...most. And that, ladies and gentleman, is what our show is all about. So, Robert, tell everybody a little bit now what you're doing in the real tre market. And again you work with some professional athletes, and let me, I'm gonna go ahead and shine a light on Robert. Rob Really did something really special that people don't want to do today, and I feel well, some people do, but a lot of people don't. The hard work. Robert ended up working with a professional uh team and throughout showing patients show in consistency, showing focus, did a lot of work for free, and he ended up turning that into selling a home for almost four million dollars because he was authentic, he was real and he said, Ladies and Gentlemen, I'm gonna do what is necessary to help our clients see that I'm not about the transactions, I'm about the relationship building. Robert Talking that in that regard. Okay, sure, so, about eight years ago I became licensed as a real estate agent. Um. A lot of people know your story, Marcus. Um. They don't know that. Um, several years after two thousand eight, my wife and I ended up having a file for bankruptcy and by in doing so, the bankruptcy attorney we hired, they kind of mixed some things up that they weren't, you know, in our file that they shouldn't have. We didn't own a boat, but all of a sudden there's a picture of a boat in there. So instead of doing a thirteen where we kind of wipe the slate clean, we ended up doing a chapter three, Um, or chapter seven, excuse me. We ended up doing a third team where we had to pay monthly, and so that was kind of the beginning. I was just getting into the real estate we had these escalating payments and, as you know or may not know, when you become a real estate and it's really hard are to get business, really hard. And so I made the decision day one that the one group I wanted to help no matter what, was professional athletes. Um. I was a really good athlete. I had met several athletes over the years. Um. I don't really get star struck and I really just I don't want anything from them other than to help them in any way I can. So about seven years ago, while we're still in the middle of this bankruptcy, I decided I'm going to walk into coors field and I'm gonna walk in there and ask if I can help any of the athletes with their rentals. I want no tickets, no autographs, I don't want any merchandise, I want nothing from them. If I get paid, it would be through the company that I refer to the baseball player to Um in exchange. The only thing I said that I wanted was if any of them were to buy I want an opportunity to interview for that job. I don't want the job given to me, I want to interview for it. If I can't win that interview, then that's on me, that's not on the rockies. But I still want to help them try to find places to live during the season. So fast forward seven years. I've helped several players, many of whom aren't here anymore. Some have been signed with other teams, many have retired and I've helped several that are still here and they're just repeat clients that called me every January we start the process. I'm also licensed in Arizona, so I sometimes I even go out there and help them find places to live out in Arizona as well, and so that relationship has really been built on trust. And Uh, there's one thing that you mentioned to me back in twenty nine team markets, and I have to give you props to this and I hope it helps somebody else out there. The one thing that you told me to do, and I've lived this moment day in and day out, no matter who I'm working with, it's make the invisible visible. So if you're doing something as a real estate agent, most people don't realize how much behind the scenes work we have to do. They don't understand that we might just be working from, you know, nine to five, like most people, but yet we...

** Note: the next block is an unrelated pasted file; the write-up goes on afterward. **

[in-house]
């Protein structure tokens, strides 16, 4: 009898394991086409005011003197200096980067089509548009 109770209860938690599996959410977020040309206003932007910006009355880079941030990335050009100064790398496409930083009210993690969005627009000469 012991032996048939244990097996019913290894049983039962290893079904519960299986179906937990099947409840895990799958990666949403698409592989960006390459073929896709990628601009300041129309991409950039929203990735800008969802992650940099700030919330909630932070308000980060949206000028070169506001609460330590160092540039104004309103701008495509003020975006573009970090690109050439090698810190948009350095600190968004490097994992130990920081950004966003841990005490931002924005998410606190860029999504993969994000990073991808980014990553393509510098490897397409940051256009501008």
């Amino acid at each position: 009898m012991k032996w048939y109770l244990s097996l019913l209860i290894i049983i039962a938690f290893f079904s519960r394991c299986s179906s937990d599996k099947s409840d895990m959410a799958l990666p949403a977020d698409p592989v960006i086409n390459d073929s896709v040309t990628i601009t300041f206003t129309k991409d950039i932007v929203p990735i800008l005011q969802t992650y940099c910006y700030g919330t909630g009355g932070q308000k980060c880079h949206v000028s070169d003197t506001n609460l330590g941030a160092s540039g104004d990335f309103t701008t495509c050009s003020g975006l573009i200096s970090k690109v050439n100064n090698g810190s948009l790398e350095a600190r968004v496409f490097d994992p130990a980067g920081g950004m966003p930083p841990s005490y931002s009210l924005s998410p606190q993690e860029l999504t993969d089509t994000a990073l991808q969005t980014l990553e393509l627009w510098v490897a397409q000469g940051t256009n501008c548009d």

...put the kids to bed and we do our sports and all that. From ten o'clock to midnight or one o'clock, we're behind the scenes right and contracts, researching homes or whatever whatever the case is. I don't get paid for rentals with these athletes, I don't get paid a time, but what I do get paid in is their trust and that means more to me than anything so fast forward to this year. I get a call saying hey, we're out in Arizona, we want to buy a home and we want to be moved in by the time we get there. Okay, that's a lot of pressure because they're not here and they want me to look at these homes and I said what's your budget? And they said, well, we're anywhere up to five million. If needbe, we could probably extend if we needed to. I said don't extend, it's not worth it. There's deals out there, but if you're buying something of that magnitude, I really want you to see it. You know. They agreed and they said okay, well, we'll fly up if we see anything. I said what I do from my athletes. Never worked with this athlete, by the way, never and so it was very interesting to be a part of that journey with them. They heard about me through teammates and they didn't interview anybody else. They went right to me and said we trust you because of all the work you've done in the last several years. We know who you are. Your name is in that locker room. Talk about talk about a trust builder right there. So we go through and we look at homes and we look at homes and, uh, they were like, man, you were right, some of these homes are really close together or they don't have all the things that we're looking for. And I kept telling them patients will pay off, just be patient. They ended up buying in an area that was kind of at the back of their list. Um, but I still showed them some homes there just to be you know, kind of keep that open mind, mindedness. It's more private. Yes, it's a little higher price than some aspects, but the list of items that they wanted, you could find the home there and we ended up finding one and we had to compete. Marcus, believe this or not, they moved, they were here. They already living in the AIRBNB. You know, they passed spring training. They were patient, they sen to me, uh, and they had to compete with seven other offers and the property was listed at three point two million dollars. That's how hard our hot our market was in April. And so when an athlete has money and they say we're just tell us what we need to offer, that's a lot of pressure. How would you handle it if you had that, you know, Opportunity? My job is not to spend my client's money. But my job is to advocate for my clients and make sure that I'm protecting their best interests, protecting their privacy and let the let the athlete drive the bus. As far as what can I say? What can't I say? How are you taking title? I educated them on a trust or an LLC, making sure that they didn't take it in their name. In case he becomes a big star, we don't want people or fans trying to find out who they are. So I educated them. I talked to their financial visors, their lender, everybody was involved, a sports agent. We came up with the LLC that doesn't show their names. Um, it just worked out beautifully. They allowed me to, or they wanted me to, tell the sellers who they were, why they were bidding what they were um in the entire process. Yes, it was a learning curve. It was a learning experience for me. Reverses renting. Now you're helping somebody buy. But it was the easiest transaction I've ever been a part of. It was the most fun transaction I've ever been a part of. All sides had the same goal. Let's have the sellers work for the buyers. The buyers work for the sellers. The lender work with us, the agents. Her and I worked together great. I totally want to do another deal with her. She was an amazing real estate agent. She just got it and I think all parties just had a lot of fun on that transaction. Audience. Let's get real. I took several notes from what Robert is saying, but the one that I...